Updated October 12, 2020 - 9:54 pm
The Golden Knights landed the top free agent available Monday in defenseman Alex Pietrangelo. It cost them Nate Schmidt.
The popular defenseman was the Knights latest salary cap casualty, as Schmidt was traded to the Vancouver Canucks for a 2022 third-round pick.
Schmidt carries a $5.95 million salary cap hit through 2024-25 and will fill the Canucks’ hole on the right side of defense.
“I’ve never worked with a finer man in my career than Nate,” Knights general manager Kelly McCrimmon said. “An incredibly popular player in our community. An incredible ambassador, community person that did charity work. A top-pairing defenseman on our team for his entire three years.
”There is only one scenario, one situation where we would have considered trade involving Nate Schmidt, and that was the exactly the situation that presented (itself) with the opportunity to add Alex to our team.”
This was the latest cost-cutting move by the Knights, who dealt center Paul Stastny to the Winnipeg Jets for defenseman Carl Dahlstrom and a 2022 conditional fourth-round pick on Friday.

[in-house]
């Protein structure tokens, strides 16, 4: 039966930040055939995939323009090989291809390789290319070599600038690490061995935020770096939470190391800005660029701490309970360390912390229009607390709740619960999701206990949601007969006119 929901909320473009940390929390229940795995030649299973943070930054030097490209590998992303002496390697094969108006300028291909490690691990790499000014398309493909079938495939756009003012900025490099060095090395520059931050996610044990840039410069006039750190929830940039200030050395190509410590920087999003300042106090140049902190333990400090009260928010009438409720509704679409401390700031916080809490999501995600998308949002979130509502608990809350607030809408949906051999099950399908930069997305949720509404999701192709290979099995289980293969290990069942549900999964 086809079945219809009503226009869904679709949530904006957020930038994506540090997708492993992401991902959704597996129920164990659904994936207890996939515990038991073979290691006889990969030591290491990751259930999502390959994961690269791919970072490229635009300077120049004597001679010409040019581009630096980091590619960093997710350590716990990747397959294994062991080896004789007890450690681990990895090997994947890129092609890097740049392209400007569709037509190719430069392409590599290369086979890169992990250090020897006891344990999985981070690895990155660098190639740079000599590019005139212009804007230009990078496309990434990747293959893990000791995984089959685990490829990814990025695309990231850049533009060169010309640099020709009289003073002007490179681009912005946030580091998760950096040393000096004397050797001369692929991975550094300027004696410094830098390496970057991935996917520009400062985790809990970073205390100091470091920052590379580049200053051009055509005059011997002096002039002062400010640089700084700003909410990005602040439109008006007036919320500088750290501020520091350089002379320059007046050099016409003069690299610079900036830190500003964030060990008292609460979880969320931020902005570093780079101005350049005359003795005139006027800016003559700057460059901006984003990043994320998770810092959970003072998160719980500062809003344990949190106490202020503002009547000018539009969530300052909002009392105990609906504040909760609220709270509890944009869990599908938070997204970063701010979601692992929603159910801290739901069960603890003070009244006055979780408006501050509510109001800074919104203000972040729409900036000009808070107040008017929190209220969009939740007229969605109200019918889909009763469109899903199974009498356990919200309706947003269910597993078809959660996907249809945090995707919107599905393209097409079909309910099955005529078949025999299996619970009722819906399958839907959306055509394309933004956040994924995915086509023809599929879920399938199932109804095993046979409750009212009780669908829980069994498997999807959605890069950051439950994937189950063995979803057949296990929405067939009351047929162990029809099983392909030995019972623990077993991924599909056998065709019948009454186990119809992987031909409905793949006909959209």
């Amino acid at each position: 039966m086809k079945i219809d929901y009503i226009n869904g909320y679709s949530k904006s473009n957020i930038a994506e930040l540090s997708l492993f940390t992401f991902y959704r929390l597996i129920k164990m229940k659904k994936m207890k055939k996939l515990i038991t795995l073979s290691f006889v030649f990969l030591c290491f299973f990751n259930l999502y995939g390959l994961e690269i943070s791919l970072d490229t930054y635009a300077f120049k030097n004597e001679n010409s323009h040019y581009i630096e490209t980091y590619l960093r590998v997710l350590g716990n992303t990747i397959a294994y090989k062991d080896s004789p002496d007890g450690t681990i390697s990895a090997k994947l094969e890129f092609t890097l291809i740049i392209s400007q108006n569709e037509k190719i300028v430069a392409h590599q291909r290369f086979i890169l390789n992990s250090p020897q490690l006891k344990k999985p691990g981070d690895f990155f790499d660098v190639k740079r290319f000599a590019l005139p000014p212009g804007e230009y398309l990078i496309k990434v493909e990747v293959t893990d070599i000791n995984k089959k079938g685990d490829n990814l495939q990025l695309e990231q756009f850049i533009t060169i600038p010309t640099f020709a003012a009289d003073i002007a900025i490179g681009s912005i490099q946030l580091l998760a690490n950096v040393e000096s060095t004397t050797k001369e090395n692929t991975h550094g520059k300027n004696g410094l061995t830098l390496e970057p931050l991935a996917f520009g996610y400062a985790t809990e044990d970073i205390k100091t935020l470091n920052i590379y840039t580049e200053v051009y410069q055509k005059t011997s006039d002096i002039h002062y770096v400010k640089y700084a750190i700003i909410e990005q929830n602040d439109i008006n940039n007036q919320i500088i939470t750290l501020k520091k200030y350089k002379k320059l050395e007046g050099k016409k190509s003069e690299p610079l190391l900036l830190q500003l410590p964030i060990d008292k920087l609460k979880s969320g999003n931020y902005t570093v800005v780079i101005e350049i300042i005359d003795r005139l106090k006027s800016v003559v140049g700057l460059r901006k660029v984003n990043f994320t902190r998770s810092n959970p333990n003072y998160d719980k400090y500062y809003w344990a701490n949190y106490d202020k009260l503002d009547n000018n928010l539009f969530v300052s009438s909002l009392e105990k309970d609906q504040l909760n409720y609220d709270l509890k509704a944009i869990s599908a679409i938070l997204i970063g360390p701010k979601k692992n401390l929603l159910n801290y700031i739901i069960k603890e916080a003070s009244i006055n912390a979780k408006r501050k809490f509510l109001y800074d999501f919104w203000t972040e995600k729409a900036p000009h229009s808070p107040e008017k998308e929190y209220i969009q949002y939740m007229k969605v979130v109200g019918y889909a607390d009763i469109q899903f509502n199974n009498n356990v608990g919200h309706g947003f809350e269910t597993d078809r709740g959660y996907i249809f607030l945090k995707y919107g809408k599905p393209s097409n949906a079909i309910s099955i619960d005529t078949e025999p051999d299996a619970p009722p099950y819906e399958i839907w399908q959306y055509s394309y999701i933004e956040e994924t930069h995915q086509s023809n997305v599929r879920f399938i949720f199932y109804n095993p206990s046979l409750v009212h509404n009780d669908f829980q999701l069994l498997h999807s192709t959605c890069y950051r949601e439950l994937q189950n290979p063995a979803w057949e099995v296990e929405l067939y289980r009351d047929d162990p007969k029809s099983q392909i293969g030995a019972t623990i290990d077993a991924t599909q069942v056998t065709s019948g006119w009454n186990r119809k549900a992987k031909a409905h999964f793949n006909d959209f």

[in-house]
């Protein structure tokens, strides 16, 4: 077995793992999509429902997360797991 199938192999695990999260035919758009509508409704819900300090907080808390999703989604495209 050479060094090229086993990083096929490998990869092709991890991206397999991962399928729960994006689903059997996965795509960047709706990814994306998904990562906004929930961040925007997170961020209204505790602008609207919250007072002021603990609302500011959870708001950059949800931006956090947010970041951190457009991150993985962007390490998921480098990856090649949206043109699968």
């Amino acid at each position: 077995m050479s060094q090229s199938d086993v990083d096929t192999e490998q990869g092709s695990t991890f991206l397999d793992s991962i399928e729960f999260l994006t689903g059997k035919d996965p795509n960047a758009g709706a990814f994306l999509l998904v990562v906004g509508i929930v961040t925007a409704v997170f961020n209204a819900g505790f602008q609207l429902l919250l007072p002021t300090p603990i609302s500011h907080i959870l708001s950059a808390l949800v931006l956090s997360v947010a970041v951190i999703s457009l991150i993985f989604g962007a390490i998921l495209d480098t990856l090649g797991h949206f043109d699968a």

Schmidt, 29, was selected from Washington in the expansion draft, and his gregarious personality made him an instant fan favorite.
Schmidt emerged as the Knights’ No. 1 defenseman during their inaugural season and led the team in average ice time. His play against Winnipeg’s Mark Scheifele during the Western Conference Final drew praise from scouts and analysts.
However, Schmidt was suspended 20 games for violating the NHL/NHLPA Performance Enhancing Substances Program prior to the start of the 2018-19 season.
Schmidt, who was the Knights’ player representative on the NHL Players’ Association executive committee, maintained his innocence and cited “environmental contamination” in his statement of defense.
The Knights backed Schmidt, and he signed a six-year contract extension worth $35.7 million while serving his suspension.
Schmidt and defense partner Brayden McNabb served as the Knights’ shutdown pairing and were often matched against opposing teams’ top forward line.
But with the emergence of Shea Theodore, the signing of Pietrangelo and the acquisition of Alec Martinez in February, Schmidt became expendable.
Schmidt was on track for his career-best offensive output and finished with seven goals and 24 assists in 59 games. In 196 career games with the Knights, Schmidt posted 21 goals and 97 points with a plus-52 rating.
“As good a player as Nate is, he’s even a better person,” McCrimmon said. “He came here as a young player from Washington with something to prove and leaves here as one of the premier players at his position in the league.”